Leith Stevens (September 13, 1909 – July 23, 1970) was an American composer for radio and film scores.
Born in Mount Moriah, Missouri, he was a child prodigy who was an accompanist for Madame Schumann-Heink.
During World War II, he was radio director for the Southwest Pacific Area with the Office of War Information. He was musical director of the War Production Board (WPB) series Three Thirds of a Nation, presented Wednesdays over the Blue Network.
Leith Stevens was born in Mount Moriah, Missouri on September 13, 1909 and died in Los Angeles, California on July 23, 1970 at age 60 from a heart attack he suffered after learning that his wife had died in a car crash.
The James Dean Story
The music accompanying the film The James Dean Story was composed and conducted by Leith Stevens. An eponymous album containing this music was released by Capitol Records in 1957, the anonymous sleeve notes of which are worth quoting verbatim:
- Here is the music direct from the soundtrack of The James Dean Story, a different kind of motion picture. This is a film in which there are no actors, there is no fiction. It is, instead, the story of a young man in search of himself - a story of a lonely boy growing into a lonely manhood, of a quest for discovery and meaning, of a great talent and zest for creative expression, and of a tragic end which brought more questions than answers.’ The sleeve notes continue ‘The life of James Dean is presented on the screen through the means of a new technique - dramatic exploration of a still photograph. Together with tape recordings, existing motion picture material, and the people with whom he lived and worked, these photographs create the presence of the living character. If there are supporting roles in this picture, the parts must be credited to the people of Fairmount, Indiana, where Dean lived as a boy; to the nine million faces of New York City, where he struggled for recognition as an artist and as an individual; and to the men and women of Hollywood who shared in the development of his career.
The sleeve notes then go on to describe the music thus: ‘The film’s music is as unusual and exciting as the motion picture itself. Leith Stevens, the composer, captures a haunting reflection of the violent yet strangely understandable uncertainties of modern youth. Stevens, whose musical scores have distinguished such films as The Wild One, Private Hell 36, Destination Moon (film) andJulie, describes the loneliness and frustrations, the fury and tenderness of James Dean’s life and the world in which he moved. With his use of such instruments as the recorder, harmonica and bongo drums, and in his unique utilization of the jazz idiom, Leith Stevens produces music with dynamic personal identification, not only for James Dean, but for every boy who’s ever worn a leather jacket and for every girl who’s ever danced without her shoes. Stevens traces the development of Dean throughout his boyhood, his early rebellion against conventions, the discovery of his artistic abilities, and his failure to resolve his personal problems. “Who Am I?” depicts the young Dean groping for self-identification; “Lost Love” is a painful portrayal of a romance without a happy ending; and “Testing The Limits of Time” is a brilliant montage of the moods and actions which Dean experienced in his last few months. Tommy Sands, the nation’s newest singing sensation, sings the theme song “Let Me Be Loved” by Jay Livingston and Ray Evans.’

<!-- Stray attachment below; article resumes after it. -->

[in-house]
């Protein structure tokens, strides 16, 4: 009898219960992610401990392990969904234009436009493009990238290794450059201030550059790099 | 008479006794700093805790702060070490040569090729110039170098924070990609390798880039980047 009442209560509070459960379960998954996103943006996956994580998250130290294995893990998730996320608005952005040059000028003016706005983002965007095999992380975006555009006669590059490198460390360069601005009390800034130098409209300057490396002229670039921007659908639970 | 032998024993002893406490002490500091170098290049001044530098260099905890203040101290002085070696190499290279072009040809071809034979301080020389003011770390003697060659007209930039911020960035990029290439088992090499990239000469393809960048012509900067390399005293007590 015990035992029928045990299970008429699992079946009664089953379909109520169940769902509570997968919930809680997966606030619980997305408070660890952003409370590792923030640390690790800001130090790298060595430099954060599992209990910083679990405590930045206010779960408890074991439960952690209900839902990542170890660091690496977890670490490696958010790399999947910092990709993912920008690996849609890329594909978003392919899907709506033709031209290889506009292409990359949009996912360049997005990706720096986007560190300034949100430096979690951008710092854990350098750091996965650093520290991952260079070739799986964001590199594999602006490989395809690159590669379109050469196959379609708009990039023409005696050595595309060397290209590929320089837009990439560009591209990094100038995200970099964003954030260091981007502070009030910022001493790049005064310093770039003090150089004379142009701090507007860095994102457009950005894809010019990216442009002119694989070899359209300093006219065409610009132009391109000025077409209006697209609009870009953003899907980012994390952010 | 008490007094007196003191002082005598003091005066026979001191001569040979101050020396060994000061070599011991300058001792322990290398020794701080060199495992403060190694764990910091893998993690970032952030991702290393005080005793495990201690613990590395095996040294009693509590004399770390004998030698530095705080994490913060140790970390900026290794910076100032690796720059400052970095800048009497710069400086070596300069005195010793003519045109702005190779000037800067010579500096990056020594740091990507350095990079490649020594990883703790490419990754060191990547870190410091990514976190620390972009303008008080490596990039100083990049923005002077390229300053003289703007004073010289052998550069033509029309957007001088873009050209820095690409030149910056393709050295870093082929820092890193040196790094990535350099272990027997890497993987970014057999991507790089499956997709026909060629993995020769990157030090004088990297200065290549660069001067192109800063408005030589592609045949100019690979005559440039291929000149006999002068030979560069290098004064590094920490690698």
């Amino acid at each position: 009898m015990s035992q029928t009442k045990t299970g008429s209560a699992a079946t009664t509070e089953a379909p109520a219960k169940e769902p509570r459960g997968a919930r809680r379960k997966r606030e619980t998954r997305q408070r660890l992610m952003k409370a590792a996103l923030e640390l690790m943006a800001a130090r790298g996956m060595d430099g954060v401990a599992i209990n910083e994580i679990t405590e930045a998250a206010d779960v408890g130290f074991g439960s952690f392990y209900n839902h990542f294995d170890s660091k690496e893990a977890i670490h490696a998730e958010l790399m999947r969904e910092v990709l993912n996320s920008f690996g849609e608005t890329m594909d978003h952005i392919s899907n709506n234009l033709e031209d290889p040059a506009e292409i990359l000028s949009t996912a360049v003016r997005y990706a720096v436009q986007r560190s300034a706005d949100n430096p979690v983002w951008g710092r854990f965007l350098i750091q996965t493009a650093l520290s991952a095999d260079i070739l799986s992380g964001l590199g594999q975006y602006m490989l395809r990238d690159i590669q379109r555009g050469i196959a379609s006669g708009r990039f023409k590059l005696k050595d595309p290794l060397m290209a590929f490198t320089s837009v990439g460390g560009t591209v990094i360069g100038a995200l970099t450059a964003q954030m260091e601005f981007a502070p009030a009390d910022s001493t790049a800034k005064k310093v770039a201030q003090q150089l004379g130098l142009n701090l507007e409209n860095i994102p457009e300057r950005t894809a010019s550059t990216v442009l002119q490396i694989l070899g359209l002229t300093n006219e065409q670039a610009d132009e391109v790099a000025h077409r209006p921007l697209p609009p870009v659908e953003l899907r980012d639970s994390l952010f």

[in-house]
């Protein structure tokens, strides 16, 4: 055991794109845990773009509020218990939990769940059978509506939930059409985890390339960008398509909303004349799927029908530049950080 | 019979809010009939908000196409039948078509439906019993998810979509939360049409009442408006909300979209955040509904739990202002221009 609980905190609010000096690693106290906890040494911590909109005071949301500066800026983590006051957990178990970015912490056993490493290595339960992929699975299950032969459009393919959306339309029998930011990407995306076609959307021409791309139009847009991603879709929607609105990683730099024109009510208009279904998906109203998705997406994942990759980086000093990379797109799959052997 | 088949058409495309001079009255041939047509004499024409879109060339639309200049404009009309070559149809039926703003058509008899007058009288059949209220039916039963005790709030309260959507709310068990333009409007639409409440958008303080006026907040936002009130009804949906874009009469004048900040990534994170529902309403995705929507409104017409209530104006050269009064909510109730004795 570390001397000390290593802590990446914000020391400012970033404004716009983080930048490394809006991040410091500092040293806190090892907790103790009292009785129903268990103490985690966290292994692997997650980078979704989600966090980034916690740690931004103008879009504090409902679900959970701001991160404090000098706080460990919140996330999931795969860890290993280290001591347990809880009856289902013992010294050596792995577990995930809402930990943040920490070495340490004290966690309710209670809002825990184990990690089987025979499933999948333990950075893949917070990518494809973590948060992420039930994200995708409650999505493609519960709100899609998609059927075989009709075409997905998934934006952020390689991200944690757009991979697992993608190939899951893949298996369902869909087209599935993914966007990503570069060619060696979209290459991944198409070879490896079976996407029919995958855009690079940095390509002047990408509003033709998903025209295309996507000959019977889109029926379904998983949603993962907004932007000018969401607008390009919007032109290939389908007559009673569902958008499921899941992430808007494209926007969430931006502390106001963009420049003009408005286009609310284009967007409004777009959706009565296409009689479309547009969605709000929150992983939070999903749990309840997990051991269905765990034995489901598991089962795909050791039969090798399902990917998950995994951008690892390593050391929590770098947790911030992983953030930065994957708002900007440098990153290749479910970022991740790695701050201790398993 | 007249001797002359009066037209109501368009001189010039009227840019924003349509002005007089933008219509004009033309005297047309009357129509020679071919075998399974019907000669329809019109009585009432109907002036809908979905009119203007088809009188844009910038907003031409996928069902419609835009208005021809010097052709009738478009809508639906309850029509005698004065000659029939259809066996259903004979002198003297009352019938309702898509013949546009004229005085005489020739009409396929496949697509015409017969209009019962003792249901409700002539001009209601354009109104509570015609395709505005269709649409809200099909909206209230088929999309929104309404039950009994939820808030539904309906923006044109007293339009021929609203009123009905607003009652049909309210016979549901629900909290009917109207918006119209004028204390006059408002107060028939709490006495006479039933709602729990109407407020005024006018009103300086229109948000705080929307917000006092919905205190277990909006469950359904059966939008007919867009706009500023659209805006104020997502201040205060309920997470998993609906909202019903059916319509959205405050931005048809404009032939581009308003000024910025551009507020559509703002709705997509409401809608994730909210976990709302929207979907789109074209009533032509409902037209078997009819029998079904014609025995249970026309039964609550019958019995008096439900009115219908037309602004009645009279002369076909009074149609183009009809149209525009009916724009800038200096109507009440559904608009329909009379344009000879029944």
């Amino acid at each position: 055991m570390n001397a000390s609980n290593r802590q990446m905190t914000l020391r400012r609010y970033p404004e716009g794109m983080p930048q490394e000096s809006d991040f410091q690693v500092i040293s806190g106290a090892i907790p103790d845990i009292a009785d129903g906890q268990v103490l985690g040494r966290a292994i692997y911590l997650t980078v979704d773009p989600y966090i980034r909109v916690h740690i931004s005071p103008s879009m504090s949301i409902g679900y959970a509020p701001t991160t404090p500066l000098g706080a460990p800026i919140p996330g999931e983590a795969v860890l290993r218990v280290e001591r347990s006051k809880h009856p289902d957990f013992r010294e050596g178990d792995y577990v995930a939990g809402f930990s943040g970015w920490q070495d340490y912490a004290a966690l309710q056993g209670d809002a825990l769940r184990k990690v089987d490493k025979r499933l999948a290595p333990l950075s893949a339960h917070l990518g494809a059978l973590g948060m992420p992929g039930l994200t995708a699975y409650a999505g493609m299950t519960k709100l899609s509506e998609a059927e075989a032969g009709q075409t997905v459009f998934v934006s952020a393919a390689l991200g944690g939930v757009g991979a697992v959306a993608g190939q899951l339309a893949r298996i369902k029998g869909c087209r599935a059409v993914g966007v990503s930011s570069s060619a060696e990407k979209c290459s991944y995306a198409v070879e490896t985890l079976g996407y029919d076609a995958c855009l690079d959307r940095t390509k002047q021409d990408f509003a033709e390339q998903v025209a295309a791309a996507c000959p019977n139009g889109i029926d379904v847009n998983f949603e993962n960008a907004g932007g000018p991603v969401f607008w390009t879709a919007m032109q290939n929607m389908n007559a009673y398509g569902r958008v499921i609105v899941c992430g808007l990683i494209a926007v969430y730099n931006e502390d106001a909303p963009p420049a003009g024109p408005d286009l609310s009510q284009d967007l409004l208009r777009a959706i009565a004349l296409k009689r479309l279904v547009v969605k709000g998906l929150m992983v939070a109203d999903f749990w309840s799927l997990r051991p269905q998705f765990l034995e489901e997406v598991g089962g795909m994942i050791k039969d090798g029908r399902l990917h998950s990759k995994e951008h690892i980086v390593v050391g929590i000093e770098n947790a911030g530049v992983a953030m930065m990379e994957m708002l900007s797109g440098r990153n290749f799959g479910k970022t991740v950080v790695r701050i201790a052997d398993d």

He worked as an arranger for CBS radio, and his numerous radio credits over several decades include The Abbott and Costello Show, Academy Award Theater, Action Eighty, American School for the Air, Arch Oboler's Plays, Big Town, The Black Book, "CBS Radio Workshop", Columbia Workshop, The Doctor Fights, Encore Theater, Escape, The Free Company Rogue's Gallery, The Burns and Allen Show, The Judge, Lights Out, Men Against Death, The Miracle of America, No Help Wanted, Request Performance, Saturday Night Swing Club, Suspense and Yours Truly, Johnny Dollar.
Leith Stevens' television work was extensive, totaling 36 television series. He worked as the Music Supervisor for six television series, including Mannix, Mission: Impossible, The Odd Couple (TV series), The Brady Bunch, The Immortal (TV series), and Love, American Style. He scored episodes for nearly two dozen television series from the 1950s through the late 1960s.
Stevens died at the age of 60 due to a heart attack after learning that his wife had died in a car accident.